The Navy is doing its best to make visits to personnel offices obsolete by freeing sailors to solve most pay and personnel problems through phone, email and chat, with an actual person available around the clock to help.
And officials say that soon sailors will be able to tap online aid through mobile devices without the need for common access card reader security.
These reforms are designed to help sailors who train and fight 24/7 get the same level of assistance online that they’d receive from their Personnel Support Detachment during regular business hours.
This new MyNavy Career Center service went live on Sept. 24 as an upgraded version of the Navy Personnel Command’s phone-based system. It’s been available for years but sailors could use it only 12 hours daily.
“The establishment of the MNCC contact center is a significant milestone in our plan to deliver an enhanced customer experience to sailors and their families,” Ann Stewart — the director of NPC’s Pay and Personnel Management section —told Navy Times.
“We are now available 24/7 to support sailors wherever they are. We are growing this new capability and are off to a great start, with very positive customer service response rates since our launch.”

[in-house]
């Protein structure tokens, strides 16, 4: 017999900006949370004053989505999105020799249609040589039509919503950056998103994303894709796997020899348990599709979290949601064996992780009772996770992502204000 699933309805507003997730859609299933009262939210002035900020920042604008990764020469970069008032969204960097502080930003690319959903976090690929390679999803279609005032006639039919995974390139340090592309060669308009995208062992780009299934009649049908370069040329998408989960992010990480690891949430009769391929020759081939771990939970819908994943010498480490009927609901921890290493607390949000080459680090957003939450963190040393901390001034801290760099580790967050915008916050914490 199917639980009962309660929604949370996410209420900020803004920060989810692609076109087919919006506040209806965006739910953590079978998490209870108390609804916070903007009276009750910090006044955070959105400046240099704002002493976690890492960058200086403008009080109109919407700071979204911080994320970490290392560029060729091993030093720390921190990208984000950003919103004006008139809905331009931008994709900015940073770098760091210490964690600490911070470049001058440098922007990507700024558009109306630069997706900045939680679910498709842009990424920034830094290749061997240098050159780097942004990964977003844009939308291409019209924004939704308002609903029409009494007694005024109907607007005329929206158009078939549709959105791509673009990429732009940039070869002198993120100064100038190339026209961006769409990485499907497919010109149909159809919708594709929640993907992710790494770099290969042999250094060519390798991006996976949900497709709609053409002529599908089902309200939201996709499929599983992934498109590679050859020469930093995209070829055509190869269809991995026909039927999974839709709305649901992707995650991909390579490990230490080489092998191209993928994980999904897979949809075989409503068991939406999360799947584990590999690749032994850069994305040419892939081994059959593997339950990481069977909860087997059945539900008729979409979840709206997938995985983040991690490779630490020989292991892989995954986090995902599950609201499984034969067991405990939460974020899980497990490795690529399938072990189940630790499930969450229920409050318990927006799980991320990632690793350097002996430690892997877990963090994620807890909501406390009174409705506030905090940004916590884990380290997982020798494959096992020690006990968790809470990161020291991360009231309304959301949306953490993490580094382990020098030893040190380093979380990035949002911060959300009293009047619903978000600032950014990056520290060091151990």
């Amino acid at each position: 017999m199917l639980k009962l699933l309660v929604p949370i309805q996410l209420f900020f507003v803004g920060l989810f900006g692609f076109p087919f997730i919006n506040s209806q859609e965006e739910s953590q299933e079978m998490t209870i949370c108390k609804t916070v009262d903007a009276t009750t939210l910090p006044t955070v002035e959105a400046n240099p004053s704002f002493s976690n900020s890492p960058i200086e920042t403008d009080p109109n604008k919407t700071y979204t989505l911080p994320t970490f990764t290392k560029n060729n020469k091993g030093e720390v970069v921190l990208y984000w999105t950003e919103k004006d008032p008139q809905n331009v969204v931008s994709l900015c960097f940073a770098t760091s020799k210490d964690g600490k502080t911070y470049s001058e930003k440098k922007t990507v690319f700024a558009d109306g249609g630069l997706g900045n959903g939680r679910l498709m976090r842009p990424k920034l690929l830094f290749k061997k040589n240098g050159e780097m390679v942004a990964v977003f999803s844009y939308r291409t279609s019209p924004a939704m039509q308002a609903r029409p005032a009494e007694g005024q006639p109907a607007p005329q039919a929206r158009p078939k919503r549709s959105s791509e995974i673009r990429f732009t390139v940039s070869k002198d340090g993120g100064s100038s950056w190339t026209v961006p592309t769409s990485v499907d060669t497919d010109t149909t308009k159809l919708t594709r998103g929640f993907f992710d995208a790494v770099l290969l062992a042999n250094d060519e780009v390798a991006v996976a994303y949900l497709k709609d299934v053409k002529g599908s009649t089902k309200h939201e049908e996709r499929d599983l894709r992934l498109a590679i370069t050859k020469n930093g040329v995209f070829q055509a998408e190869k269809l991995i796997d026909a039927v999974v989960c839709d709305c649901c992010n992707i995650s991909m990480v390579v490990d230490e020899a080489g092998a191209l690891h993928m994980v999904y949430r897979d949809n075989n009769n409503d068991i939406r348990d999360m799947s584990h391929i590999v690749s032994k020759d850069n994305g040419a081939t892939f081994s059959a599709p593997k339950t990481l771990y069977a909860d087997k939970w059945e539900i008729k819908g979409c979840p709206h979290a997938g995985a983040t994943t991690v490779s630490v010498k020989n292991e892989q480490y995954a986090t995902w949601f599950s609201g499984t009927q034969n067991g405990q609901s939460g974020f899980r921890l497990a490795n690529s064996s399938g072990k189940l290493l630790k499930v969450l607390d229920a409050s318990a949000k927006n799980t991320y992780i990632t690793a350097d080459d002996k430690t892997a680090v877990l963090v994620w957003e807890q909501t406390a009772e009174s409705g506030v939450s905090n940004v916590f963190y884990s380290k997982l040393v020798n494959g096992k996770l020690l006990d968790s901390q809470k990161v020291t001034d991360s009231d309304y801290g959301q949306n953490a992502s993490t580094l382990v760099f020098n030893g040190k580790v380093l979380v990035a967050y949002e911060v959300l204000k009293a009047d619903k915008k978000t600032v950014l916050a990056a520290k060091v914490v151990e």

The MNCC’s combined phone, chat and email support augments the self-service MyNavy portal website.
The MyNavy system replaced the Navy Knowledge Online website in 2017 and officials predict that in 2020 there will finally be a “one stop shop” for all of a sailor’s career needs — a move that could nudge the Personnel Support Detachments a step closer to shuttering.
The innovation comes alongside an ongoing reworking of the Navy’s rating structure and training systems so that the service can offer more career options than ever before to sailors.
Today, sailors can view much of their personnel records online, upload missing documents and submit change requests and forms for re-enlistment, retirement or separation, too.
But these functions require sailors to use common access cards — CACs — to authenticate a military identification before connecting their computers to the system.
The Navy continues to develop alternative forms of security and authentication similar to those used by most banks when customers share sensitive personal information.
Officials told Navy Times that the new mobile device access system should be ready by early 2019.
The Navy already has tiered levels of customer service support in place so that a sailor’s request can be quickly moved to higher echelons if extra assistance is needed.
Since it went live, the career center has averaged 1,142 contacts per day from phone calls, chat conversations and emails, but the volume is growing, according to Stewart.
“In Week I, the MNCC averaged 1,186 contacts per day,” she said. “In Week II, the MNCC averaged 1,581 contacts per day. That’s a 33 percent increase in volume in just one week.”
During those two weeks, customer service representatives processed and closed 12,056 requests, she added.
The contact center can be reached by phone at 833-330-6622 or through email at firstname.lastname@example.org.